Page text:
Print Preview Using LPi Express

Posted on August 30, 2013 by - Catholic Tech Talk

“An ounce of prevention is worth a pound of cure,” — Benjamin Franklin

Franklin’s adage is just as true today in the cyberworld as it was in colonial times. Before you submit your publication to LPi to be printed, walk through the following steps to prevent any issues.

  • Always preview your PDF file by clicking the Preview your .pdf file link on the Ready to Submit screen. Clicking the Preview your .pdf file link gives you one last opportunity to review your publication.
  • When you click the Preview your .pdf file link, what you will see is what we will print. If everything looks good to you, close the preview window and click the Submit button.
  • If you spot something which you wish to change, close the preview window and click the Reset button to return to your publication.
  • Make whatever changes you wish to make and then print your publication to the LPi Express printer again. And don’t forget… preview your PDF file again before clicking the Submit button. This will eliminate the need to submit your publication a second time.

*If you do need to submit your publication a second time, please call us as soon as possible so that we can intercept the job which you submitted previously.

Logo Design Tips

Posted on July 31, 2013 by - Vibrant Parish Toolkit

Logos are not just for global brands like Apple and Starbucks. They are a powerful tool for any organization aiming to differentiate itself and establish a loyal following. A logo can give religious institutions a recognizable identity that represents the core values and mission of the congregation. What makes a good logo?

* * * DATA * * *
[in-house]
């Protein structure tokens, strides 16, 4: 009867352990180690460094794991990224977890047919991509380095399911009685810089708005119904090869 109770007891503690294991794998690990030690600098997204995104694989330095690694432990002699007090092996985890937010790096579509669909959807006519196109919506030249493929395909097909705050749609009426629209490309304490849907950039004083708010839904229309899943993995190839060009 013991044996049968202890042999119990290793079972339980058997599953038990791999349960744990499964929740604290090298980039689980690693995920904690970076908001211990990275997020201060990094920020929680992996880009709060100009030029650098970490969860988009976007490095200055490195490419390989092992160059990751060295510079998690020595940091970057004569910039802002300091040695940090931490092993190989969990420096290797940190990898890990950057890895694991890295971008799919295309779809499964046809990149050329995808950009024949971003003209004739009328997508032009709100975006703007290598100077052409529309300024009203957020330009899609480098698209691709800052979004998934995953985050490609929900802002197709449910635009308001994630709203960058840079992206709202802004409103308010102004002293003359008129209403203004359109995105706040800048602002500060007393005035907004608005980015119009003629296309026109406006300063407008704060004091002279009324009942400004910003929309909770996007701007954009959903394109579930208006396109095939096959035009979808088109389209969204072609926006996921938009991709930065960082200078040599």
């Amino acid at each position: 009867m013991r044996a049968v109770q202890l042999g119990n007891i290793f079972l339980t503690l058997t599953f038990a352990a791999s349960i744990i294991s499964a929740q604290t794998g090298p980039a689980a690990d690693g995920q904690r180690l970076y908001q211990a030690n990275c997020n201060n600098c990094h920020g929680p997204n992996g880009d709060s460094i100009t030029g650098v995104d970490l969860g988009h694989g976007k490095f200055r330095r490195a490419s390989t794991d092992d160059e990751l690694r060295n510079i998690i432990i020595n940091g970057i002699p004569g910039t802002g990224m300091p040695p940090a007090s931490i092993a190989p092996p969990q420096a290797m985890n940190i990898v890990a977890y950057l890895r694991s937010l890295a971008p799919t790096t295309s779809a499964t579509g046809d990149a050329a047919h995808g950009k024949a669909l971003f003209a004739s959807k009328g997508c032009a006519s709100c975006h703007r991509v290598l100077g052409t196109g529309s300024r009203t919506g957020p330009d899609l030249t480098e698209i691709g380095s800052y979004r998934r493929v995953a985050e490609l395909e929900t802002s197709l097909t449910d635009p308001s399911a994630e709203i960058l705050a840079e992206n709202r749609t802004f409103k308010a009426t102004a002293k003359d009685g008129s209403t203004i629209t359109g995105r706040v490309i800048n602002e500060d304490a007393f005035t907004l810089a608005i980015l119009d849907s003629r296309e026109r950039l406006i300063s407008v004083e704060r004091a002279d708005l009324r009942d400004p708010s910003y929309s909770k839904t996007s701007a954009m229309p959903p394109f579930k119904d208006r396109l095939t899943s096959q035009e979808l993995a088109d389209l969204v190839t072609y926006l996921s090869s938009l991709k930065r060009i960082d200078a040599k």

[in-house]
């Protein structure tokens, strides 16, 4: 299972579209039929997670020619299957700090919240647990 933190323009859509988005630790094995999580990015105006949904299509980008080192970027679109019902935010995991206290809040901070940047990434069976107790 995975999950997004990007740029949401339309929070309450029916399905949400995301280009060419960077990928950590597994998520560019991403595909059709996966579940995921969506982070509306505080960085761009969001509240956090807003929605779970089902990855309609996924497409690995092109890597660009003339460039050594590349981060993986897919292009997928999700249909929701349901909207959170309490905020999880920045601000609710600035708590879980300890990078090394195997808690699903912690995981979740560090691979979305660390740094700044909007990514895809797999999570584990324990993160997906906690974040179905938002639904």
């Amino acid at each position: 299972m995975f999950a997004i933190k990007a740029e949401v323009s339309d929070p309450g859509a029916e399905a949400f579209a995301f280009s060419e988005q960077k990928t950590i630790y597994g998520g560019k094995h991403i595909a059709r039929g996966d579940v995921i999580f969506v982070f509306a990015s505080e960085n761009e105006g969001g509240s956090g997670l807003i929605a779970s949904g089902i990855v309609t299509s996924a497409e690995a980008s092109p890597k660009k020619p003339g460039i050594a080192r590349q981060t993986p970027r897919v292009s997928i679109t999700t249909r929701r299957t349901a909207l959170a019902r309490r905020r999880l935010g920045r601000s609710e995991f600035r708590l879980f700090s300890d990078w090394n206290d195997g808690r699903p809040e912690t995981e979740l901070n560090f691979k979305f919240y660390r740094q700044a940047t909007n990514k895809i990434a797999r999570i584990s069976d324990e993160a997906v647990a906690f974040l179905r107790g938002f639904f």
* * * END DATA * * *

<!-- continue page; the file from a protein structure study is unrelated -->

There are several reasons why a logo should be relatively simple. Imagine viewing it from afar, perhaps on a sign. It should be clear from a distance. Alternatively, it must be readable at a reduced size, for instance on an envelope or business card. Keep in mind that complex elements may become lost at a smaller size. Finally, simpler designs are more memorable and therefore easier for patrons to recall and identify the organization associated with the logo.

Appropriate Colors

Logo colors should be evaluated and selected carefully, as they lend meaning and symbolism to the organization they represent. Colors can influence emotions and convey various messages depending on the viewer’s culture. In general, bright colors are considered upbeat and friendly, while darker colors are seen as more serious and professional. The logo should also have enough color contrast to be effectively made black and white when necessary (for example, when faxed) without losing important design elements.


Trends come and go, but a great logo should withstand the test of time indefinitely. Avoid designs that might go out of style in order to avoid the need to rebrand the organization too soon.

Unique Design